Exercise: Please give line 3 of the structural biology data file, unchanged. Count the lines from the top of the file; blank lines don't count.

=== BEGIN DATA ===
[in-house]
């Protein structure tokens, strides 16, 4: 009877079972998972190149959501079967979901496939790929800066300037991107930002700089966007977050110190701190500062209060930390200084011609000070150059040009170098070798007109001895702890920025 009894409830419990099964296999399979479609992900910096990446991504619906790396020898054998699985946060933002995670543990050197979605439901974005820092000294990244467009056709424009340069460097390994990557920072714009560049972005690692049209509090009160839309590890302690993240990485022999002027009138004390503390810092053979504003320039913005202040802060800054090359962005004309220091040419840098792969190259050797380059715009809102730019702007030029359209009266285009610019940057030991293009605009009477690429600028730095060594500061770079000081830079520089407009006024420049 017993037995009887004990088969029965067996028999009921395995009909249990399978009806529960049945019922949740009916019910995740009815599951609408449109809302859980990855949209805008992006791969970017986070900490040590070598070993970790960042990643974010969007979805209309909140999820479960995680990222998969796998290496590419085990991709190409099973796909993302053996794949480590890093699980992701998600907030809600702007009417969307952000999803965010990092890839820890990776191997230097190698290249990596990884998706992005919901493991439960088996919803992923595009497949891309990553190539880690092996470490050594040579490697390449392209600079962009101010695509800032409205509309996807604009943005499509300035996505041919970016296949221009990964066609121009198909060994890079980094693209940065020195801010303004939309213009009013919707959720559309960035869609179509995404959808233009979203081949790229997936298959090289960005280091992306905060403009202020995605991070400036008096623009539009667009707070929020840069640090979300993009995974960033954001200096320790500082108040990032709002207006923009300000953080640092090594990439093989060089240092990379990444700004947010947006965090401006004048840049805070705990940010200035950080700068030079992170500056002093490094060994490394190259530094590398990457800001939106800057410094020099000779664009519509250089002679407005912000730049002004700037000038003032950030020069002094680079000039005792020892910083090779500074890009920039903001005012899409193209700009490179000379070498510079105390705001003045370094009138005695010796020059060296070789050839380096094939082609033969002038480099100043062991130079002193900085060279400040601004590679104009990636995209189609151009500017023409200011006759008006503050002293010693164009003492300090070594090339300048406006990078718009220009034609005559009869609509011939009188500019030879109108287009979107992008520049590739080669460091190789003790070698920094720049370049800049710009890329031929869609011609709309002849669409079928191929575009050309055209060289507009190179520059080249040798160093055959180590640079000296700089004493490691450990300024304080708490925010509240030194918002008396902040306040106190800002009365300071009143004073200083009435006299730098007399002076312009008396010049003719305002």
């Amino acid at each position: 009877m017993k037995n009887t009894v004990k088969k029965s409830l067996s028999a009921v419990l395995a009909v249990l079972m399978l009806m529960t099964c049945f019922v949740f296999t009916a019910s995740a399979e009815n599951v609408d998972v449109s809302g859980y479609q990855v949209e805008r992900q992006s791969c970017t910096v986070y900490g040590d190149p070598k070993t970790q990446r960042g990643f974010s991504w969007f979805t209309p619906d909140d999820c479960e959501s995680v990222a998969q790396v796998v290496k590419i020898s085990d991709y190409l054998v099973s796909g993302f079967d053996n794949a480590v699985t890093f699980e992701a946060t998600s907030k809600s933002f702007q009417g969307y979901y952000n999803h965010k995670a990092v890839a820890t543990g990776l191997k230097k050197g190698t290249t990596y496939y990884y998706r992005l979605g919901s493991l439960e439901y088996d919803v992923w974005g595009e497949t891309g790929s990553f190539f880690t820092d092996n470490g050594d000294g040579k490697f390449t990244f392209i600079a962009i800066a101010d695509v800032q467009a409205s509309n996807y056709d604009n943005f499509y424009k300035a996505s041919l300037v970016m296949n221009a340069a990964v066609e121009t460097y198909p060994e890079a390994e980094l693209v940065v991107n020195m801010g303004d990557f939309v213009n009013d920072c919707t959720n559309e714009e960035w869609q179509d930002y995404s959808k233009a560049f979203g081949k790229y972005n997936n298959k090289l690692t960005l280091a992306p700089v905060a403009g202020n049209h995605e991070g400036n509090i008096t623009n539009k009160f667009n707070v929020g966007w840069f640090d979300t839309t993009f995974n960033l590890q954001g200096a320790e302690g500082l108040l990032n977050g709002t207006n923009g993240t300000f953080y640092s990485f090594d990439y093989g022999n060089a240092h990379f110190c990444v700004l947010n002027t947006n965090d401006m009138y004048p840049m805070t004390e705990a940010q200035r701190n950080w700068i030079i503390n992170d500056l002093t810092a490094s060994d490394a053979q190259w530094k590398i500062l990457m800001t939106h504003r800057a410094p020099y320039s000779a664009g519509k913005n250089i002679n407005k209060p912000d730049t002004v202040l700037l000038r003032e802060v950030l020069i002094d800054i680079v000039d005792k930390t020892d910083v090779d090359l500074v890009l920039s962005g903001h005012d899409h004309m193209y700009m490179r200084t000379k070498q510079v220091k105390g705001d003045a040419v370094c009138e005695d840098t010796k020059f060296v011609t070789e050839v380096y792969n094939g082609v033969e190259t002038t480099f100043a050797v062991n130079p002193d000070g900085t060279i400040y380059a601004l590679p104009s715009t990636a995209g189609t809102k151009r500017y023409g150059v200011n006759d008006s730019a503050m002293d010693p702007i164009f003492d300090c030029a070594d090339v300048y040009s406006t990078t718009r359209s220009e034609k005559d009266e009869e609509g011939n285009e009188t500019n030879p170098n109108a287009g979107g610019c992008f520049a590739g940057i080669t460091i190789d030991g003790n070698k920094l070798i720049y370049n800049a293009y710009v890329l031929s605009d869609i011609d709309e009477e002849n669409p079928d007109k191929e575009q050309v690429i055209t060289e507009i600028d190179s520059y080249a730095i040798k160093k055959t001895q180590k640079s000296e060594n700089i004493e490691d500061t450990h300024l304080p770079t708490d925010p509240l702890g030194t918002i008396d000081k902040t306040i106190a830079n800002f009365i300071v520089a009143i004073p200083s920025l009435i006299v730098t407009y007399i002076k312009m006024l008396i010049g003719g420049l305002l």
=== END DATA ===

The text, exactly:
């Amino acid at each position: 009877m017993k037995n009887t009894v004990k088969k029965s409830l067996s028999a009921v419990l395995a009909v249990l079972m399978l009806m529960t099964c049945f019922v949740f296999t009916a019910s995740a399979e009815n599951v609408d998972v449109s809302g859980y479609q990855v949209e805008r992900q992006s791969c970017t910096v986070y900490g040590d190149p070598k070993t970790q990446r960042g990643f974010s991504w969007f979805t209309p619906d909140d999820c479960e959501s995680v990222a998969q790396v796998v290496k590419i020898s085990d991709y190409l054998v099973s796909g993302f079967d053996n794949a480590v699985t890093f699980e992701a946060t998600s907030k809600s933002f702007q009417g969307y979901y952000n999803h965010k995670a990092v890839a820890t543990g990776l191997k230097k050197g190698t290249t990596y496939y990884y998706r992005l979605g919901s493991l439960e439901y088996d919803v992923w974005g595009e497949t891309g790929s990553f190539f880690t820092d092996n470490g050594d000294g040579k490697f390449t990244f392209i600079a962009i800066a101010d695509v800032q467009a409205s509309n996807y056709d604009n943005f499509y424009k300035a996505s041919l300037v970016m296949n221009a340069a990964v066609e121009t460097y198909p060994e890079a390994e980094l693209v940065v991107n020195m801010g303004d990557f939309v213009n009013d920072c919707t959720n559309e714009e960035w869609q179509d930002y995404s959808k233009a560049f979203g081949k790229y972005n997936n298959k090289l690692t960005l280091a992306p700089v905060a403009g202020n049209h995605e991070g400036n509090i008096t623009n539009k009160f667009n707070v929020g966007w840069f640090d979300t839309t993009f995974n960033l590890q954001g200096a320790e302690g500082l108040l990032n977050g709002t207006n923009g993240t300000f953080y640092s990485f090594d990439y093989g022999n060089a240092h990379f110190c990444v700004l947010n002027t947006n965090d401006m009138y004048p840049m805070t004390e705990a940010q200035r701190n950080w700068i030079i503390n992170d500056l002093t810092a490094s060994d490394a053979q190259w530094k590398i500062l990457m800001t939106h504003r800057a410094p020099y320039s000779a664009g519509k913005n250089i002679n407005k209060p912000d730049t002004v202040l700037l000038r003032e802060v950030l020069i002094d800054i680079v000039d005792k930390t020892d910083v090779d090359l500074v890009l920039s962005g903001h005012d899409h004309m193209y700009m490179r200084t000379k070498q510079v220091k105390g705001d003045a040419v370094c009138e005695d840098t010796k020059f060296v011609t070789e050839v380096y792969n094939g082609v033969e190259t002038t480099f100043a050797v062991n130079p002193d000070g900085t060279i400040y380059a601004l590679p104009s715009t990636a995209g189609t809102k151009r500017y023409g150059v200011n006759d008006s730019a503050m002293d010693p702007i164009f003492d300090c030029a070594d090339v300048y040009s406006t990078t718009r359209s220009e034609k005559d009266e009869e609509g011939n285009e009188t500019n030879p170098n109108a287009g979107g610019c992008f520049a590739g940057i080669t460091i190789d030991g003790n070698k920094l070798i720049y370049n800049a293009y710009v890329l031929s605009d869609i011609d709309e009477e002849n669409p079928d007109k191929e575009q050309v690429i055209t060289e507009i600028d190179s520059y080249a730095i040798k160093k055959t001895q180590k640079s000296e060594n700089i004493e490691d500061t450990h300024l304080p770079t708490d925010p509240l702890g030194t918002i008396d000081k902040t306040i106190a830079n800002f009365i300071v520089a009143i004073p200083s920025l009435i006299v730098t407009y007399i002076k312009m006024l008396i010049g003719g420049l305002l």